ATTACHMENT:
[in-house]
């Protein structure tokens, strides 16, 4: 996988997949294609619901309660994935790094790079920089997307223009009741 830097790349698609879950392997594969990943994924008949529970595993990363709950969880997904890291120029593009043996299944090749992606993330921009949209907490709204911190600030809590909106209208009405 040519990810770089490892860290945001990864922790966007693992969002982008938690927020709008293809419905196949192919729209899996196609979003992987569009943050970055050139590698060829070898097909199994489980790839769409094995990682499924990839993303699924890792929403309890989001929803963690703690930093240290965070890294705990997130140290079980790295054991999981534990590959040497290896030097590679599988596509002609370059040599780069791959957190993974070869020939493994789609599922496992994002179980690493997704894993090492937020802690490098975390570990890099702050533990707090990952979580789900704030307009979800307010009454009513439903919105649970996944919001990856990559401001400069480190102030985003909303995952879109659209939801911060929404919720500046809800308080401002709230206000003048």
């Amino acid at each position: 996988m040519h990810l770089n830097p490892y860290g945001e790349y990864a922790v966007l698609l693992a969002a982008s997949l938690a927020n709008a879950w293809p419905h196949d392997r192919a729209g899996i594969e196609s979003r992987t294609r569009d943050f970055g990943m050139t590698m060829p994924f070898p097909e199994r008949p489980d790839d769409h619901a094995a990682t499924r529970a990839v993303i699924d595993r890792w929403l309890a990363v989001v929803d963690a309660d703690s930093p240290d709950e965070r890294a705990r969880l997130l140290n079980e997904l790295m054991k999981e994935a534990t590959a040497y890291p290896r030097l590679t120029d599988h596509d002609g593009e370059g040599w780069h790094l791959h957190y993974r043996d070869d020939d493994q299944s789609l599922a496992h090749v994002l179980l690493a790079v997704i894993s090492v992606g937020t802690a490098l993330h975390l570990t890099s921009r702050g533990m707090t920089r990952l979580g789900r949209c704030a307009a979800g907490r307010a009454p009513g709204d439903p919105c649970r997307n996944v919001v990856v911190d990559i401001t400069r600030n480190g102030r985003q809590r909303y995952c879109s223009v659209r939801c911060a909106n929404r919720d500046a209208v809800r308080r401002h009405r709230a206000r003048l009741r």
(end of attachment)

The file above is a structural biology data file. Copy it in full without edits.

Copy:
[in-house]
């Protein structure tokens, strides 16, 4: 996988997949294609619901309660994935790094790079920089997307223009009741 830097790349698609879950392997594969990943994924008949529970595993990363709950969880997904890291120029593009043996299944090749992606993330921009949209907490709204911190600030809590909106209208009405 040519990810770089490892860290945001990864922790966007693992969002982008938690927020709008293809419905196949192919729209899996196609979003992987569009943050970055050139590698060829070898097909199994489980790839769409094995990682499924990839993303699924890792929403309890989001929803963690703690930093240290965070890294705990997130140290079980790295054991999981534990590959040497290896030097590679599988596509002609370059040599780069791959957190993974070869020939493994789609599922496992994002179980690493997704894993090492937020802690490098975390570990890099702050533990707090990952979580789900704030307009979800307010009454009513439903919105649970996944919001990856990559401001400069480190102030985003909303995952879109659209939801911060929404919720500046809800308080401002709230206000003048």
């Amino acid at each position: 996988m040519h990810l770089n830097p490892y860290g945001e790349y990864a922790v966007l698609l693992a969002a982008s997949l938690a927020n709008a879950w293809p419905h196949d392997r192919a729209g899996i594969e196609s979003r992987t294609r569009d943050f970055g990943m050139t590698m060829p994924f070898p097909e199994r008949p489980d790839d769409h619901a094995a990682t499924r529970a990839v993303i699924d595993r890792w929403l309890a990363v989001v929803d963690a309660d703690s930093p240290d709950e965070r890294a705990r969880l997130l140290n079980e997904l790295m054991k999981e994935a534990t590959a040497y890291p290896r030097l590679t120029d599988h596509d002609g593009e370059g040599w780069h790094l791959h957190y993974r043996d070869d020939d493994q299944s789609l599922a496992h090749v994002l179980l690493a790079v997704i894993s090492v992606g937020t802690a490098l993330h975390l570990t890099s921009r702050g533990m707090t920089r990952l979580g789900r949209c704030a307009a979800g907490r307010a009454p009513g709204d439903p919105c649970r997307n996944v919001v990856v911190d990559i401001t400069r600030n480190g102030r985003q809590r909303y995952c879109s223009v659209r939801c911060a909106n929404r919720d500046a209208v809800r308080r401002h009405r709230a206000r003048l009741r």